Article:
Themes and Meanings

(Literary Essentials: World Fiction)

The central topic of The Three-Cornered World is the role of the artist in turn-of-the-century Japan. Sseki explores this topic in the philosophical essays with which the narrator’s account of his journey and fragile would-be romance is interspersed. In these thoughtful excursions, the novel becomes less conventional and plot-centered, to the point of completely abandoning fiction and allowing the emergence of serious, contemporary demands at a crucial point in the cultural history of Japan.

The Three-Cornered World is structured around the great dichotomy between the Oriental and Western civilizations, a fact of life for Japan after her forced opening to the West after 1868. Sseki insists on artistic independence and defends the idea that one must paint Japan in her own colors, without reference to the now-fashionable Western techniques and styles. At the same time, however, the narrator does paint in the Western style and indirectly defends this method by refusing to submit it to a hopeless test by Daitetsu, who wants to adorn Japanese sliding doors with “a Western style picture.”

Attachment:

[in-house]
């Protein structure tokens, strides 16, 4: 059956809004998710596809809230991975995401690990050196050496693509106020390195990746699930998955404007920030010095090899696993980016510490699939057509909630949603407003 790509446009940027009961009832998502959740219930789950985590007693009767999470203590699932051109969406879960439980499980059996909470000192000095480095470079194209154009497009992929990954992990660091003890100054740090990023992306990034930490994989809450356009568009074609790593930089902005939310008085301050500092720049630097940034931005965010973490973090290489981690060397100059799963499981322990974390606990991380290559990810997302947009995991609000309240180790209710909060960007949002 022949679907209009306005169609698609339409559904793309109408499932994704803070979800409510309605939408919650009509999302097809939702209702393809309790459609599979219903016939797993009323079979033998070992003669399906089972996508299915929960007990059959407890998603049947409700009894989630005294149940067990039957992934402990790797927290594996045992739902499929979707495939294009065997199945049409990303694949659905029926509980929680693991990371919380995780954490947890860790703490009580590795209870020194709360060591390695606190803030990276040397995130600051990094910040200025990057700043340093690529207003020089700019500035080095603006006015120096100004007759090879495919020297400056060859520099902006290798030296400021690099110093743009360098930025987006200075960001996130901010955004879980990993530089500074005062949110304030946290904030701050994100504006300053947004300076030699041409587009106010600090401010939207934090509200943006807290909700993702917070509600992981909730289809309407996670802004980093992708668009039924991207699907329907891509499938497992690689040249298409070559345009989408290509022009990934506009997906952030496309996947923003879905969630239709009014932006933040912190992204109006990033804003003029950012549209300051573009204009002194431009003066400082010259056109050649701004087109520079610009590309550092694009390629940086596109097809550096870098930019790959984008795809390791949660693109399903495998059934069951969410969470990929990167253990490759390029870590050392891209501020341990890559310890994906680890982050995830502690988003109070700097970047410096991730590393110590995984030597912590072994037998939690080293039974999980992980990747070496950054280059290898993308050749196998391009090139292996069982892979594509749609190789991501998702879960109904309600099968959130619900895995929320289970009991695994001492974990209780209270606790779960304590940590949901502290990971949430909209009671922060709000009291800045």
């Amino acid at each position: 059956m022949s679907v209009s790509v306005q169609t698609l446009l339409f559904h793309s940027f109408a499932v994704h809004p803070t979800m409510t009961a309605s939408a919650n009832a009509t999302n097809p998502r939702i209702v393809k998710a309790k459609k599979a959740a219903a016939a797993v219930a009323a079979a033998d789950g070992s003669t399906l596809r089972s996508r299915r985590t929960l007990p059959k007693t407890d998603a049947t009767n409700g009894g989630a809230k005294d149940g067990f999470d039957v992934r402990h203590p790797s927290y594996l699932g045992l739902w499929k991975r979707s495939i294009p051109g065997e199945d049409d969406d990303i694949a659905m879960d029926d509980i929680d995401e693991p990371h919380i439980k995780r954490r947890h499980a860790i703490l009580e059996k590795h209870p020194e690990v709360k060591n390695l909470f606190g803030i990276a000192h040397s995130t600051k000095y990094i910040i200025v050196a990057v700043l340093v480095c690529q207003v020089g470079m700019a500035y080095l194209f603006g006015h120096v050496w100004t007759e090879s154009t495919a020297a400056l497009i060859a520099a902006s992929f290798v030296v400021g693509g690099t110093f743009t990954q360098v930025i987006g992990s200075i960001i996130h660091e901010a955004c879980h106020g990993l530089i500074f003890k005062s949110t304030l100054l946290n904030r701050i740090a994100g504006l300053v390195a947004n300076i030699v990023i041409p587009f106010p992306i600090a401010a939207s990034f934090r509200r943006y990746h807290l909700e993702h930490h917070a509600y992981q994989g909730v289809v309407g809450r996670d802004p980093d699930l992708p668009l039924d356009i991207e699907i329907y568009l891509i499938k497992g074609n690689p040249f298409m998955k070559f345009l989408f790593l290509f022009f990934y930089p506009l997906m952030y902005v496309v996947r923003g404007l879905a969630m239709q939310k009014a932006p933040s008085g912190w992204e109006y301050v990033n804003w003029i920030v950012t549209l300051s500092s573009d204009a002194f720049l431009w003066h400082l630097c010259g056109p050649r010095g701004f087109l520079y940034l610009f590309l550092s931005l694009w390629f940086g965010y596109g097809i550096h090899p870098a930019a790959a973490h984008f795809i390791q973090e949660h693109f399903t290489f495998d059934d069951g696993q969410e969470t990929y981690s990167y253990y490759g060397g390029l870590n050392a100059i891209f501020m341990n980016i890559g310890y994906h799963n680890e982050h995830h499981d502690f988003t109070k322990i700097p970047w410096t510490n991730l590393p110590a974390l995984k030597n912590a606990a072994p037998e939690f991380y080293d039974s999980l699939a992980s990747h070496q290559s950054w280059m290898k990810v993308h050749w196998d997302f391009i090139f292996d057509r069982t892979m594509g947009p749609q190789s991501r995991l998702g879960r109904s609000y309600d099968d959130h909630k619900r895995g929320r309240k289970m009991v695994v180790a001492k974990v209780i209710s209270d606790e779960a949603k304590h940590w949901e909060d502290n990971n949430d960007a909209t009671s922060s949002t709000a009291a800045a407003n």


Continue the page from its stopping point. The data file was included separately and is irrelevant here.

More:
In the struggle for objective detachment versus (Western) overindulgence in subjectivism and human interest, the narrator finds himself opposed to Western novels with their prosaic worldliness and undue concern with a passion-filled plot. Against this, the protagonist sets the experience of the classical Japanese No drama; indeed, The Three-Cornered World can be seen as Sseki’s literal application of the principle of No—to have “three-tenths real emotion, and seven-tenths technique.”

Finally, modern technology is seen as destroying nature’s most powerful quality, that of inducing in the observer an absolute feeling of assimilation and loss of human concern. Whereas the narrator is able happily to reconcile himself with the existence of a vulgar barber because the latter is too insignificant to disturb the grand serenity of spring, the railway train which is to carry Kyuichi and “hundreds of people crammed together in one box” is seen as an “unsympathetic and heartless contraption...typical of twentieth century civilization.” It not only destroys individuality but also marks its presence with such stench and noise that its impact can no longer be absorbed by nature.